Shadow chancellor John McDonnell has accused Labour leadership hopeful Owen Smith of trying to "blackmail" the party by predicting a split if Jeremy Corbyn is re-elected.

Ahead of the first leadership debate of the contest, Mr Smith warned that Labour could "bust apart and disappear" if his rival wins the election on September 24.

Mr McDonnell insisted that Labour will unite behind whoever wins the contest and urged the Pontypridd MP - who he described as "one of the most ambitious career politicians I have met" - to end talk of division by declaring he would serve under Mr Corbyn.

The row came as a YouGov poll suggested Labour support would be reduced to around 20% if the party split - with the breakaway group performing even worse.

Mr McDonnell told Sky News: "We shouldn't be going into a leadership election saying, `Vote for me or some of my supporters will split the party'. People don't want to be blackmailed in that way. That's not right.

"Owen Smith could kill this off altogether by saying, whatever the result of the election, if Jeremy Corbyn does get re-elected he will serve under Jeremy Corbyn, and saying to his supporters who are talking up this split to stop it immediately, and let's work together."

Asked why he did not want Mr Smith as leader, Mr McDonnell said: "Owen is a great guy, I like him a lot. He is one of the most ambitious career politicians I have met. I think we have moved on from that style of politics. The style of politics people want and that attracts them to Jeremy Corbyn is, 'what you see is what you get - principled, honest, straightforward'."

Mr McDonnell refused to rule out claims by Mr Smith that when asked if he was prepared to see the party split, he ''shrugged his shoulders and said, 'if that's what it takes'''.

He told BBC Radio 4's Today programme: "I don't think I did say that. I don't recall that."

The response was markedly watered down from Mr McDonnell's previous claim that the suggestion was ''complete rubbish''.

Mr McDonnell said there had been a "pressurised" discussion with a group of MPs and he had "immediately" put out a statement saying he did not support a split.

"I have given my whole life to this party," he added. "There is no way I am ever going to allow this party to split and it won't."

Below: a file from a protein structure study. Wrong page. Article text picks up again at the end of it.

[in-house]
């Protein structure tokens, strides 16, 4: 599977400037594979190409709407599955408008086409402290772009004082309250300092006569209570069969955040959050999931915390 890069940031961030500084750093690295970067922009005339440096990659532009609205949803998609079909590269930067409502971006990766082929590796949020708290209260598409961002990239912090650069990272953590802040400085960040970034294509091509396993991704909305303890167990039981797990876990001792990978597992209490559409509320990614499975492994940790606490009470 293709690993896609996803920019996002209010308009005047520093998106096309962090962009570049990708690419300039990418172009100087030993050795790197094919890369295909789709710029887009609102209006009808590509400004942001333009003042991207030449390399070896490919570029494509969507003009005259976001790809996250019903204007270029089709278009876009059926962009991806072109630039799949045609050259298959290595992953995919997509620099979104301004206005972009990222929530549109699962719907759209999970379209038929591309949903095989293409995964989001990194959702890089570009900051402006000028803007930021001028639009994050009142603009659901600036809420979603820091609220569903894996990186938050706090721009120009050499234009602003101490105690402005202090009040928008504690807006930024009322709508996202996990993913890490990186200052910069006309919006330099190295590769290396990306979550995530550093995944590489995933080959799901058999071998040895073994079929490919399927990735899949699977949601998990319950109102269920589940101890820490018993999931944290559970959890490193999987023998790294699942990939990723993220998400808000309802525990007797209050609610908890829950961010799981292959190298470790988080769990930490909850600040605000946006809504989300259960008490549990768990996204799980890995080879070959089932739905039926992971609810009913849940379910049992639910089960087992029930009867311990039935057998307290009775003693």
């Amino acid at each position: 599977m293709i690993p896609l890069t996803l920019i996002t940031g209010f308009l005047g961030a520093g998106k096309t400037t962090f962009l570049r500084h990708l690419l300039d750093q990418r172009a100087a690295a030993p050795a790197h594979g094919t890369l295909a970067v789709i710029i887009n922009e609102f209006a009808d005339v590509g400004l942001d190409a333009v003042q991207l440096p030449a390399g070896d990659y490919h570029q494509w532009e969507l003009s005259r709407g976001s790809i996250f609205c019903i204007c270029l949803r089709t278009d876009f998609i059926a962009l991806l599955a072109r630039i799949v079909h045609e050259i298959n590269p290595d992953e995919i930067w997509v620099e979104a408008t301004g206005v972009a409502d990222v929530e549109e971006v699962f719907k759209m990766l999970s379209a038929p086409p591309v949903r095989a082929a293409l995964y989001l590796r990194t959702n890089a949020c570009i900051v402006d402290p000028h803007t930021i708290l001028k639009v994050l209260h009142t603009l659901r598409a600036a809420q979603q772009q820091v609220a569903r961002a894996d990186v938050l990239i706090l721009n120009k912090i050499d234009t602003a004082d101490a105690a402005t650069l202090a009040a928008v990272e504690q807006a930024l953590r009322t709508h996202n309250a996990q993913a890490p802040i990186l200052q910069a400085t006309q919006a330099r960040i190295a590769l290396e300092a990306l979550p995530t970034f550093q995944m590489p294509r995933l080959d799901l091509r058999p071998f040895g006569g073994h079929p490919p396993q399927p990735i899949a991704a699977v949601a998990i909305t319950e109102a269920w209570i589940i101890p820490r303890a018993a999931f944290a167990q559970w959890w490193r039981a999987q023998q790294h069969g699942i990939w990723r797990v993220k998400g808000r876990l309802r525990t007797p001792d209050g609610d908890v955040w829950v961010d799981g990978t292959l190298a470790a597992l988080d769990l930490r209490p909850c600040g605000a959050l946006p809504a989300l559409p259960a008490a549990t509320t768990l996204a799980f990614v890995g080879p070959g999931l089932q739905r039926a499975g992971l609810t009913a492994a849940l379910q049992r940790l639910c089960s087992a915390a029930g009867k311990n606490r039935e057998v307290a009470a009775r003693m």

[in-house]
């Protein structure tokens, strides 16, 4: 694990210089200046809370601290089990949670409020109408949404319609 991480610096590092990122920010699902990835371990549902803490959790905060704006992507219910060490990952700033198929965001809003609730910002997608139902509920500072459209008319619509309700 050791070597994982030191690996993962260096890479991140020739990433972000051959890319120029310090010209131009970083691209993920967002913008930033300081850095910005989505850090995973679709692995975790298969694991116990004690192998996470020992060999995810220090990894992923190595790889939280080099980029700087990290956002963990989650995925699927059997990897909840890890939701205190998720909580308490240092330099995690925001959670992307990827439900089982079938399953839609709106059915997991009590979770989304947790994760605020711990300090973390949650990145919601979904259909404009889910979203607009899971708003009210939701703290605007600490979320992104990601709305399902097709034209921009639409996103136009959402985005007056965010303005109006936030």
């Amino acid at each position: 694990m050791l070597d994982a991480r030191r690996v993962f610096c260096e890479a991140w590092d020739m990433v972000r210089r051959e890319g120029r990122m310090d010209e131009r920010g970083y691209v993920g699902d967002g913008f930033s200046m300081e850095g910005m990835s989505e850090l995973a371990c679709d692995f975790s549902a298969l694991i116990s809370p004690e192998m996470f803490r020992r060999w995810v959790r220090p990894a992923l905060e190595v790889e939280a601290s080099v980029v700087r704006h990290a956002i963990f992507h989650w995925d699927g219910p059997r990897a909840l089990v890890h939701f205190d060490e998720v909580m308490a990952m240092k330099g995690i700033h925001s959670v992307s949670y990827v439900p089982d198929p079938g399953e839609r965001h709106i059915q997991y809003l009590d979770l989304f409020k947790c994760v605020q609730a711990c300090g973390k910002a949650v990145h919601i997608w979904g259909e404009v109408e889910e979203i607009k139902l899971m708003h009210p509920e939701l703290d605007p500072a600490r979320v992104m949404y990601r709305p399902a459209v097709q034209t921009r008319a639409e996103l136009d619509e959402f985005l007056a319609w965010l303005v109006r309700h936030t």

Mr Corbyn is to unveil his blueprint to "rebuild" Britain before going head-to-head with Mr Smith in the first showdown of the leadership campaign in Cardiff.

The incumbent leader is expected to outline 10 pledges to mend Britain's "broken" economic model and deliver "richer" lives for all.

In a speech in Dagenham, east London, Mr Corbyn is expected to say: "There is immense potential in the skills and talents of our people and huge opportunities ahead of us in science, technology and culture.

"We could all be living richer lives in a sustainable, more prosperous and more caring society.

"Labour will pledge to rebuild and transform Britain with a bold £500 billion programme of investment.

"We will deliver the transport and communications infrastructure a modern economy needs, not just in those places where the economy already works but right across the whole country.

"We will back this up with new institutions able to deliver the investment our communities so desperately need.

"A new £250 billion national investment bank, backed up with a network of regional development banks, will put power to determine their own futures back into the hands of those places outside of Westminster and the City of London."

Mr Corbyn has previously laid out a series of pledges aimed at ending "rip-off Britain" and tackling "injustices" in the workplace, including the banning of zero-hours contracts, increasing the living wage and repealing the controversial Trade Union Act, which places restrictions on strike ballots.

Mr Smith, who walked out of the shadow cabinet after the EU referendum, has laid out a radical programme of reform - including a pensions overhaul, changes to benefits and a higher minimum wage - which he said would amount to the "biggest boost to living standards for a generation".

Meanwhile, the decision to bar Labour members who joined after January 12 from voting in the election is being challenged in the High Court, in a crowd-funded case brought by some of the estimated 130,000 people who have been excluded.